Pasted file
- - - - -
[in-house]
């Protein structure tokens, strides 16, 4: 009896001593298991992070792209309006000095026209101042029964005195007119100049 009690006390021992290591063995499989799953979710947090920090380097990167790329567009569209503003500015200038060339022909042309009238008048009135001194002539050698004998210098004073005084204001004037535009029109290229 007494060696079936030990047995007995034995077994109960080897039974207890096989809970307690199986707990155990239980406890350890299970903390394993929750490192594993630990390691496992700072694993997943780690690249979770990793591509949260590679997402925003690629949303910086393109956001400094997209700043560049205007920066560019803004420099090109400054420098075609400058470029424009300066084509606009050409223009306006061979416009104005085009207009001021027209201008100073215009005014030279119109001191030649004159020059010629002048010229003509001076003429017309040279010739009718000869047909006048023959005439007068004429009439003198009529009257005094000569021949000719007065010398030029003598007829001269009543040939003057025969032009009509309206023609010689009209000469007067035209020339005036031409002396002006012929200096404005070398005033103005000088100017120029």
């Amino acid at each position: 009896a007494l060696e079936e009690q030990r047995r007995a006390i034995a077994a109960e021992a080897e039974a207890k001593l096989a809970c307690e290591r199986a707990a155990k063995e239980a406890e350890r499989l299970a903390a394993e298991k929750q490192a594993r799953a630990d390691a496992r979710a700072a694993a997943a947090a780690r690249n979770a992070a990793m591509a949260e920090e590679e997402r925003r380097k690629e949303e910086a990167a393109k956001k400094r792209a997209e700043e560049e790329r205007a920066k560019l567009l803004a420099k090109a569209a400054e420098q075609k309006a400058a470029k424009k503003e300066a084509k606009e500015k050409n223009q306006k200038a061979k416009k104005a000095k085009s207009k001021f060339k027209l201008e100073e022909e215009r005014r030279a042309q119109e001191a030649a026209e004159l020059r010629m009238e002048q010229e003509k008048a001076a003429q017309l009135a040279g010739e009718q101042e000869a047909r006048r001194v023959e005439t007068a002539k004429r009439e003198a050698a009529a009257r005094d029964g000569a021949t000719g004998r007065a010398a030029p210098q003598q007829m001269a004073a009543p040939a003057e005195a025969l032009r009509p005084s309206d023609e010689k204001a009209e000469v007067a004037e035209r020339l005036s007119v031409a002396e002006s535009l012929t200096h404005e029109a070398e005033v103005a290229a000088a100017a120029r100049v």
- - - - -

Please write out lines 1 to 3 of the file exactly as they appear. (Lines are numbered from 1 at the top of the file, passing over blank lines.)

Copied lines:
[in-house]
């Protein structure tokens, strides 16, 4: 009896001593298991992070792209309006000095026209101042029964005195007119100049 009690006390021992290591063995499989799953979710947090920090380097990167790329567009569209503003500015200038060339022909042309009238008048009135001194002539050698004998210098004073005084204001004037535009029109290229 007494060696079936030990047995007995034995077994109960080897039974207890096989809970307690199986707990155990239980406890350890299970903390394993929750490192594993630990390691496992700072694993997943780690690249979770990793591509949260590679997402925003690629949303910086393109956001400094997209700043560049205007920066560019803004420099090109400054420098075609400058470029424009300066084509606009050409223009306006061979416009104005085009207009001021027209201008100073215009005014030279119109001191030649004159020059010629002048010229003509001076003429017309040279010739009718000869047909006048023959005439007068004429009439003198009529009257005094000569021949000719007065010398030029003598007829001269009543040939003057025969032009009509309206023609010689009209000469007067035209020339005036031409002396002006012929200096404005070398005033103005000088100017120029």
């Amino acid at each position: 009896a007494l060696e079936e009690q030990r047995r007995a006390i034995a077994a109960e021992a080897e039974a207890k001593l096989a809970c307690e290591r199986a707990a155990k063995e239980a406890e350890r499989l299970a903390a394993e298991k929750q490192a594993r799953a630990d390691a496992r979710a700072a694993a997943a947090a780690r690249n979770a992070a990793m591509a949260e920090e590679e997402r925003r380097k690629e949303e910086a990167a393109k956001k400094r792209a997209e700043e560049e790329r205007a920066k560019l567009l803004a420099k090109a569209a400054e420098q075609k309006a400058a470029k424009k503003e300066a084509k606009e500015k050409n223009q306006k200038a061979k416009k104005a000095k085009s207009k001021f060339k027209l201008e100073e022909e215009r005014r030279a042309q119109e001191a030649a026209e004159l020059r010629m009238e002048q010229e003509k008048a001076a003429q017309l009135a040279g010739e009718q101042e000869a047909r006048r001194v023959e005439t007068a002539k004429r009439e003198a050698a009529a009257r005094d029964g000569a021949t000719g004998r007065a010398a030029p210098q003598q007829m001269a004073a009543p040939a003057e005195a025969l032009r009509p005084s309206d023609e010689k204001a009209e000469v007067a004037e035209r020339l005036s007119v031409a002396e002006s535009l012929t200096h404005e029109a070398e005033v103005a290229a000088a100017a120029r100049v």